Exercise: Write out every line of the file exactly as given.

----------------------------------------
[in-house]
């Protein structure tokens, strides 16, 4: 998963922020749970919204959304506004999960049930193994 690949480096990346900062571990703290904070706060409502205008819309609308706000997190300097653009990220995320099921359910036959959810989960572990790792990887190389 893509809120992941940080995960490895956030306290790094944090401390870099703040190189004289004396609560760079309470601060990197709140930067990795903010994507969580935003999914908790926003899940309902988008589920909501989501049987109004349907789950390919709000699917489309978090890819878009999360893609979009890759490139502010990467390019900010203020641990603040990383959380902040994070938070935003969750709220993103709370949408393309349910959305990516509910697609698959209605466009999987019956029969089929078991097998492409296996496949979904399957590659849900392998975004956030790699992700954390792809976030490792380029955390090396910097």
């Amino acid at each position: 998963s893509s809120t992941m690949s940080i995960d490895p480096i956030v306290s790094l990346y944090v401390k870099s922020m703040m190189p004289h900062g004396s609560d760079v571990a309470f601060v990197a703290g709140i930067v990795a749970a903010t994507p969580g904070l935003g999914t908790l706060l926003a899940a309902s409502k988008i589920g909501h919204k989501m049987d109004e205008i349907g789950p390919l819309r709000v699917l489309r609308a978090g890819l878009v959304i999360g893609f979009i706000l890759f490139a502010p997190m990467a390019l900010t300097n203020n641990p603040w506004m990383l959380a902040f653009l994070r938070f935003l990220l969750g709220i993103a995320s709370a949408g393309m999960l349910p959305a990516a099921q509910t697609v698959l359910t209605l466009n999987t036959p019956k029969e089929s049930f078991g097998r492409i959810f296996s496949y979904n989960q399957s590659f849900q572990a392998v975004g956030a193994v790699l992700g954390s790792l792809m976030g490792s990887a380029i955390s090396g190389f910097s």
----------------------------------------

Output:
[in-house]
């Protein structure tokens, strides 16, 4: 998963922020749970919204959304506004999960049930193994 690949480096990346900062571990703290904070706060409502205008819309609308706000997190300097653009990220995320099921359910036959959810989960572990790792990887190389 893509809120992941940080995960490895956030306290790094944090401390870099703040190189004289004396609560760079309470601060990197709140930067990795903010994507969580935003999914908790926003899940309902988008589920909501989501049987109004349907789950390919709000699917489309978090890819878009999360893609979009890759490139502010990467390019900010203020641990603040990383959380902040994070938070935003969750709220993103709370949408393309349910959305990516509910697609698959209605466009999987019956029969089929078991097998492409296996496949979904399957590659849900392998975004956030790699992700954390792809976030490792380029955390090396910097």
């Amino acid at each position: 998963s893509s809120t992941m690949s940080i995960d490895p480096i956030v306290s790094l990346y944090v401390k870099s922020m703040m190189p004289h900062g004396s609560d760079v571990a309470f601060v990197a703290g709140i930067v990795a749970a903010t994507p969580g904070l935003g999914t908790l706060l926003a899940a309902s409502k988008i589920g909501h919204k989501m049987d109004e205008i349907g789950p390919l819309r709000v699917l489309r609308a978090g890819l878009v959304i999360g893609f979009i706000l890759f490139a502010p997190m990467a390019l900010t300097n203020n641990p603040w506004m990383l959380a902040f653009l994070r938070f935003l990220l969750g709220i993103a995320s709370a949408g393309m999960l349910p959305a990516a099921q509910t697609v698959l359910t209605l466009n999987t036959p019956k029969e089929s049930f078991g097998r492409i959810f296996s496949y979904n989960q399957s590659f849900q572990a392998v975004g956030a193994v790699l992700g954390s790792l792809m976030g490792s990887a380029i955390s090396g190389f910097s």